I caught a minute of this flick somewhere toward the end. I’d never heard of it before but upon seeing Yvette Mimieux in futuristic space garb, I knew I had to find it and watch it from the beginning. Everyone aboard the Spaceship Bandwagon!
Walt Disney productions (say what?) offers us The Black Hole, a space adventure movie hitching a ride on the coattails of Star Wars and Battlestar Galactica. The opening four minutes of black screen and orchestra music is one of those things that makes me go, ‘hmmm’, but perhaps it was to build dramatic tension. Let’s just go with that, okay?
The spaceship Palomino is on a journey through space to find alien life and also perhaps all the other ships that went missing in the same pursuit. While encountering the massive gravitational effects of a black hole, the robot butler, V.I.N.CENT, waxes philosophic about the awesome space phenomenon wreaking havoc on the Palomino’s guidance system.
At the same time, the crew comes across the ship, Cygnus. It went missing 20 years ago after refusing to return to Earth after a failed alien finding mission. Dr. Kate McCrae’s father was on board the Cygnus when it disappeared. Considering the Cygnus is defying the BH’s gravity, it’s possible the crew there is still alive, even though it looks derelict and abandoned.
Suddenly it bursts to life and the crew of the Palomino board her (Captain Dan, First Officer Charles, Kate, Dr. Alex, and Harry Booth – not sure why a journalist is on a deep space mission but whatever). Though they are greeted by California’s finest and most menacing pop and lockers in red robot outfits, and a giant red Cylon-wannabe named Maximilian, they are not harmed.
Enter Dr. Reinhardt, the original captain and rebel who refused orders to return. The short story is this: a mass of meteorites disabled the ship. After ordering the crew to return to earth, Reinhardt stayed aboard and built the robots, including the ones running all other systems of the ship, as well as an antigravity generator. Kate’s dad chose to stick with Reinhardt and died a short while later.
Though Reinhardt comes off as intelligent, dedicated, and a bit charming, we quickly learn he is much more than that. The cheese has slid off his cracker, you feel me? The light’s on but no one is home, get it? He’s batshit crazy! He wants to fly the Cygnus INTO the black hole and prove his theories that there are other worlds, other dimensions beyond the swirling blackness.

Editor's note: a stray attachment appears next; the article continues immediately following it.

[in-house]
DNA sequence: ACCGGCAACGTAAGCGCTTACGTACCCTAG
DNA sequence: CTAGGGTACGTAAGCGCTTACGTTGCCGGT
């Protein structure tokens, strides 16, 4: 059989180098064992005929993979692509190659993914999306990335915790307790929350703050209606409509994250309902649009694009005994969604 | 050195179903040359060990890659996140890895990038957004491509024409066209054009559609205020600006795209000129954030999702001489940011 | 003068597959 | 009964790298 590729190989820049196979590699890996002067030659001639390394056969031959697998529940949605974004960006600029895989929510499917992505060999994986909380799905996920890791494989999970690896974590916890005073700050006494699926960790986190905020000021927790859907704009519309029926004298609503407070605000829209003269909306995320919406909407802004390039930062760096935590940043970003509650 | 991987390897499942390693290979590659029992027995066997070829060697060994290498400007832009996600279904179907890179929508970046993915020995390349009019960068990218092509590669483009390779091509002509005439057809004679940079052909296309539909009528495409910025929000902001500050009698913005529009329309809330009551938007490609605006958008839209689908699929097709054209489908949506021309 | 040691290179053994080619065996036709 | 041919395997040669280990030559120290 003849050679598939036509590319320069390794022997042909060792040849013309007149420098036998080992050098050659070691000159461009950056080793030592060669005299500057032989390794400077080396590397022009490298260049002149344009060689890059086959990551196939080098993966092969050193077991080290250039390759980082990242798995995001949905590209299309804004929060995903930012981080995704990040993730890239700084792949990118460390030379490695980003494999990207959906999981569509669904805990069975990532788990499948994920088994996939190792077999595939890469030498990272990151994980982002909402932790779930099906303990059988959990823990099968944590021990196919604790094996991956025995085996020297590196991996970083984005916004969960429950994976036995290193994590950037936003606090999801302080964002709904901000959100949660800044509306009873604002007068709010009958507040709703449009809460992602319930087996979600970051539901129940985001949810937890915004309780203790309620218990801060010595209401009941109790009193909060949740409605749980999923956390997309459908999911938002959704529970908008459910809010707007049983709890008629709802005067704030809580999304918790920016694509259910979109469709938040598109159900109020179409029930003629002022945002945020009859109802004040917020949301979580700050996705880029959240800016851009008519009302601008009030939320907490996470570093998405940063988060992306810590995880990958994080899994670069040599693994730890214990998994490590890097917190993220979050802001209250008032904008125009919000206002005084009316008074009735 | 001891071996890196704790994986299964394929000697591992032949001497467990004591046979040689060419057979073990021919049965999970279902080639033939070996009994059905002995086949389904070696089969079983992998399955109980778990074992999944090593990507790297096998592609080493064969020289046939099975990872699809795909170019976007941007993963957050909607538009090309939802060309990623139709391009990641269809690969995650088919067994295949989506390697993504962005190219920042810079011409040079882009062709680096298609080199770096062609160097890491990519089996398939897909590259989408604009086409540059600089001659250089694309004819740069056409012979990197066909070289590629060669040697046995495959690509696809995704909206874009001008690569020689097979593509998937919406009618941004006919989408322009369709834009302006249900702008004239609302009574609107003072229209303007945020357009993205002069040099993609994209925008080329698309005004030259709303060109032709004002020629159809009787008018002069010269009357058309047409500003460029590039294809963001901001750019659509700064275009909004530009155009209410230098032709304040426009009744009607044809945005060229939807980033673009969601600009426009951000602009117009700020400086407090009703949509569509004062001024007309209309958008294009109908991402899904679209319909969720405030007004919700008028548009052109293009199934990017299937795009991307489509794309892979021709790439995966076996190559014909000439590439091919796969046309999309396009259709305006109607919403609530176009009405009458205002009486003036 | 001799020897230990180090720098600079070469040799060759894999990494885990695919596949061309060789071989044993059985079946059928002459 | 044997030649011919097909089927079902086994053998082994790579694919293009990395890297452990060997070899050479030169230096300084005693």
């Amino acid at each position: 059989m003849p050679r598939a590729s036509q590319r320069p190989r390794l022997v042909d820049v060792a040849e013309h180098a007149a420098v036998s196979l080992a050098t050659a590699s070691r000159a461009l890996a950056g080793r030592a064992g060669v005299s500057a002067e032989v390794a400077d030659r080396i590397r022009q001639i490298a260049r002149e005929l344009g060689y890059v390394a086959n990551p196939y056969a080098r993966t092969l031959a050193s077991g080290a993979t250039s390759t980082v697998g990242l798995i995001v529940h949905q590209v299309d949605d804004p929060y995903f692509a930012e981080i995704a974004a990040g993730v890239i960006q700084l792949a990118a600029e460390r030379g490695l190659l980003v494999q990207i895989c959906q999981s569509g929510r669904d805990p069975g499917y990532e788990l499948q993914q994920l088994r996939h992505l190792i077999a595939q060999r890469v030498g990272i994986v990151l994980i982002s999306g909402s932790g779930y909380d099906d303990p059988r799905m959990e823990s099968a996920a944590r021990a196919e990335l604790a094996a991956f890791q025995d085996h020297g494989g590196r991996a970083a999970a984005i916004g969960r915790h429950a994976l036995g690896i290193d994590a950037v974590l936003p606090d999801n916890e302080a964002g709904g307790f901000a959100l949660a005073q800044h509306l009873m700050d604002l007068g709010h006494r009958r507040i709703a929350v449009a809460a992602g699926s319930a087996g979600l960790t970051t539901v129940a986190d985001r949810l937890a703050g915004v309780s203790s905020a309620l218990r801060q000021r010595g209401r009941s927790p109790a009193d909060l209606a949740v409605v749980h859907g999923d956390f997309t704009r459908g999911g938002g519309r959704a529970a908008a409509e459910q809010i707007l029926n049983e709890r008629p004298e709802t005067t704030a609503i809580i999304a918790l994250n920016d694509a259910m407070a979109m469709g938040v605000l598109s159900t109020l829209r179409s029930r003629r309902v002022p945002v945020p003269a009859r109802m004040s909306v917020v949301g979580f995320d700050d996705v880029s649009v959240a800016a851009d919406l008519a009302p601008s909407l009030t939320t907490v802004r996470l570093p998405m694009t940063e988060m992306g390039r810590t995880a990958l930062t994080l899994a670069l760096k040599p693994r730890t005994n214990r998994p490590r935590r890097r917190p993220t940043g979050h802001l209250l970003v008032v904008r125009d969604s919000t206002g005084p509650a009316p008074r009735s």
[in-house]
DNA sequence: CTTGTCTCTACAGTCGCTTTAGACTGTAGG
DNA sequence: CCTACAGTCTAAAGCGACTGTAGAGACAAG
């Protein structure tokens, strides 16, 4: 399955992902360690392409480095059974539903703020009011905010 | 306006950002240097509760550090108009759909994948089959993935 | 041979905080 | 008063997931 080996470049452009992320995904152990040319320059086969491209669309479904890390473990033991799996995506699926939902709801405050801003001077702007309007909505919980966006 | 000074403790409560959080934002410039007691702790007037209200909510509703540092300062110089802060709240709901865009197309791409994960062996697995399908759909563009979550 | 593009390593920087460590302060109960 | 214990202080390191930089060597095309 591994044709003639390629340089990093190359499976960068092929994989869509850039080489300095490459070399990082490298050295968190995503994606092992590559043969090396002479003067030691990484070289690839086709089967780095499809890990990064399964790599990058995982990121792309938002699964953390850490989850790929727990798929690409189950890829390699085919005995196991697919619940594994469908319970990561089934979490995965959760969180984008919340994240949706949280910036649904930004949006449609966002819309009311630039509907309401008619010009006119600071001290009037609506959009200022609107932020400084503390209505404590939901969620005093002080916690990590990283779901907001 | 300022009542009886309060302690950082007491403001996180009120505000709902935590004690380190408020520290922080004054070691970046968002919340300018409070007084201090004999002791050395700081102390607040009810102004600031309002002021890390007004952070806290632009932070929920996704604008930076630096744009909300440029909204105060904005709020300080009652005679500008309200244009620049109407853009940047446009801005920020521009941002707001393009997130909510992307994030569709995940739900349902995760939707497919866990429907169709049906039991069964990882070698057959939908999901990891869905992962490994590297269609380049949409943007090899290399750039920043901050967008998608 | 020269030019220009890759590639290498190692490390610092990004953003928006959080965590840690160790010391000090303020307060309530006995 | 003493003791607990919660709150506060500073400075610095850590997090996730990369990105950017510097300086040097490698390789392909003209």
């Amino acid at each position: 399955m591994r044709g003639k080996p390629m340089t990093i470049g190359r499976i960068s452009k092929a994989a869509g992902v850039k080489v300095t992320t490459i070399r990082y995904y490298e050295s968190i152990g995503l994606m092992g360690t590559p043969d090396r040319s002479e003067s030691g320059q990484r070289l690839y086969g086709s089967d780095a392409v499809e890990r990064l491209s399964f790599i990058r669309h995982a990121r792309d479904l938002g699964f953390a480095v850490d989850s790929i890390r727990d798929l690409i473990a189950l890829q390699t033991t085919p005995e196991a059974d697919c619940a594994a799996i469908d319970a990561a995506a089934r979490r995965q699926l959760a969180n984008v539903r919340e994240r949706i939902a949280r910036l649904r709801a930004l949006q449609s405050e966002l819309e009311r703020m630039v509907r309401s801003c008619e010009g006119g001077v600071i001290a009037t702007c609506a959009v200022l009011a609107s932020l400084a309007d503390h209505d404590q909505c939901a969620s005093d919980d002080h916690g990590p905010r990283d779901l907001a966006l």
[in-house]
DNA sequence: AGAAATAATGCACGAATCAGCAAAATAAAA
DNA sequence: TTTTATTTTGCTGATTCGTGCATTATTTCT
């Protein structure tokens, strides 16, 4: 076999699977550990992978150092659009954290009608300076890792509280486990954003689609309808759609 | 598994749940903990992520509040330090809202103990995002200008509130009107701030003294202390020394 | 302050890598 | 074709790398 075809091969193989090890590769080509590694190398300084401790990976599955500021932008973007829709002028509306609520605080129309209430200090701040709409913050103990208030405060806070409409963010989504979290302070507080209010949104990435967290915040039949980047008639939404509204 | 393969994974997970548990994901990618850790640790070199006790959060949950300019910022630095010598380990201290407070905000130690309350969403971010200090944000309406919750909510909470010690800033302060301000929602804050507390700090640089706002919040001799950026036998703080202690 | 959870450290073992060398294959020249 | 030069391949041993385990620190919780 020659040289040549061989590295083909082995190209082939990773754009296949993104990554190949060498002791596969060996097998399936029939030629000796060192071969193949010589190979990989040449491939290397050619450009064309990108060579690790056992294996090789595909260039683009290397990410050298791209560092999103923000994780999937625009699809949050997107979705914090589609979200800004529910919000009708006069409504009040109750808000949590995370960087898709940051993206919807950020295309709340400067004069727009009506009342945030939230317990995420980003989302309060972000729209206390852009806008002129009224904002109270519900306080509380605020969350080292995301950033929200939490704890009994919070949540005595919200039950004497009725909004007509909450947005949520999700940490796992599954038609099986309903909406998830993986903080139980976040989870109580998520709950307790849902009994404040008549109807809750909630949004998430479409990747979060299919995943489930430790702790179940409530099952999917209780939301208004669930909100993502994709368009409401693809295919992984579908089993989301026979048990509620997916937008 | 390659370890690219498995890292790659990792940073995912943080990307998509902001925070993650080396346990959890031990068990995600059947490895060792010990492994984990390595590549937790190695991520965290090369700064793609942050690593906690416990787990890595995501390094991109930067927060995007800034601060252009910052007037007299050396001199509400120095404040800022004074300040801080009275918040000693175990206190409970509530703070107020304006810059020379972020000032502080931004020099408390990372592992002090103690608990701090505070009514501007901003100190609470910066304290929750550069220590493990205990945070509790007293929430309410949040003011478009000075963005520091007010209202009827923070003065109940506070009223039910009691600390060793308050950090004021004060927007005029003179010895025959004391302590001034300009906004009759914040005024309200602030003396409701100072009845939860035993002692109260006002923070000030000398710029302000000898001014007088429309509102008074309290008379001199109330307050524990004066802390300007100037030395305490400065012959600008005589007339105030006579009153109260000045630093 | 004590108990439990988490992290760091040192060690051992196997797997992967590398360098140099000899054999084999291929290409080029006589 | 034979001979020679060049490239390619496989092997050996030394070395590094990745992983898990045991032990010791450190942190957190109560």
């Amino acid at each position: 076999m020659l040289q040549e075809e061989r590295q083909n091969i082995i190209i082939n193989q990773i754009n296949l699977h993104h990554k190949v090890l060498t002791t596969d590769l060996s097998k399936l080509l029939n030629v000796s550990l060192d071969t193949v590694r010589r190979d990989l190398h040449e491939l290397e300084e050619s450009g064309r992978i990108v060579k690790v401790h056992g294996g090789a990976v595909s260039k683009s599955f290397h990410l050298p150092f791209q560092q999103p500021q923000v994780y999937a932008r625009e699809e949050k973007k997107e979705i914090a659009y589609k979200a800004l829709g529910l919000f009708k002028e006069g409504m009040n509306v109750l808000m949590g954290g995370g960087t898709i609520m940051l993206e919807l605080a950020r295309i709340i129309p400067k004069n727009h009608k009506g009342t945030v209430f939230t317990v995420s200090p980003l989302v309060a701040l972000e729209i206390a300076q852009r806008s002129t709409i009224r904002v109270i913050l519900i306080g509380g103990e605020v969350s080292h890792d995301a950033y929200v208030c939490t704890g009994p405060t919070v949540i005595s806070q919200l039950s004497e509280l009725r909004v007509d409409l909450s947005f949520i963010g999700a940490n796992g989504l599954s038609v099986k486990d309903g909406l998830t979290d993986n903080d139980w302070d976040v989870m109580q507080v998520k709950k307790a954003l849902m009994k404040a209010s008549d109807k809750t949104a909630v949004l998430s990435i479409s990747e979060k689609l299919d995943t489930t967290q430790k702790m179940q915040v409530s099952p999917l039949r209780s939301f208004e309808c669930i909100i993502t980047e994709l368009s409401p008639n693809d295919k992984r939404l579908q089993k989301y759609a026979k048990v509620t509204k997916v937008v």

And that ain’t the only reason he’s a nutjob but I won’t spoil it for you.
After lots of inter-dimensional science talk, plot twists, robot on robot violence and posturing (seriously, I thought V.I.N.CENT and Maximilian were going to whip out their robot dicks and start measuring at one point), and gratuitous use of psychedelic special effects that were NO DOUBT inspired by some serious pill popping and bong smoking, we get a happy ending with just a few casualties and a lot of fucking symbolism.
Okay. Let’s talk about the bad first. The plot twists and ‘surprises’ were obvious, even to a gullible doofus like me. It didn’t take long to figure out what was going on, what true evil was lurking in every corner, and how it was all going to shake out in the wash. The characters were pretty cliche. I know it was 1979 but all of them had that ‘less than fresh’ feeling.
The ‘good’ robots were ridiculous. V.I.N.CENT and B.O.B looked like a poor man’s R2D2. Slim Pickens voicing B.O.B. was over-the-top sap because he was the broken down neglected twin of Vinny, voiced by Roddy McDowel. Talk about high class snobbery vs. the rube from Hicksville. *eye roll*
The handful of laser gun fights between the crew and the ‘bad’ robots seemed to last forever. It felt like a lot of filler and these robots were total rip offs of Storm Troopers. They couldn’t hit their targets, either, except when the drama needed a little goose. And don’t get me started on how these people were able to board the Cygnus FROM OUTSIDE or when the hull was breeched and they weren’t all sucked out in 2.4 seconds and frozen to death .08 seconds after that. It’s not like leaving a window open in your car in the middle of December. Even in 1979 they should have known that was lazy writing.
And now for some of the good. I did like that Kate McCrae could use ESP with V.I.N.CENT. It did make things easier, and maybe a bit convenient, for our crew when they needed to be clandestine with their communications. Personally I would LOVE to be able to converse with Data from STNG that way. And one thing the writers got right was a correct reference to Frankenstein’s monster when talking about Maximillian. Hooray!
The zero-gravity f/x looked seamless. I mean we all know they’re strung up in harnesses and wires but you could only see them once or twice. The acting is fantastic as there are numerous Hollywood powerhouses in this (Ernest Borgnine, Robert Forster, Anthony Perkins, Maximilian Schell). And even though I figured out one of the twists, it didn’t make it any less disturbing when it was revealed.
Basically this whole movie feels like Star Wars, Battlestar Galactica, and Krull all had a drunken one night stand and The Black Hole (oooh, dirty) was the result. Not a perfect film by any means but entertaining enough to suck me in (see what I did there?) and witness what comes out the other side.
2.5 Hatchets (out of 5)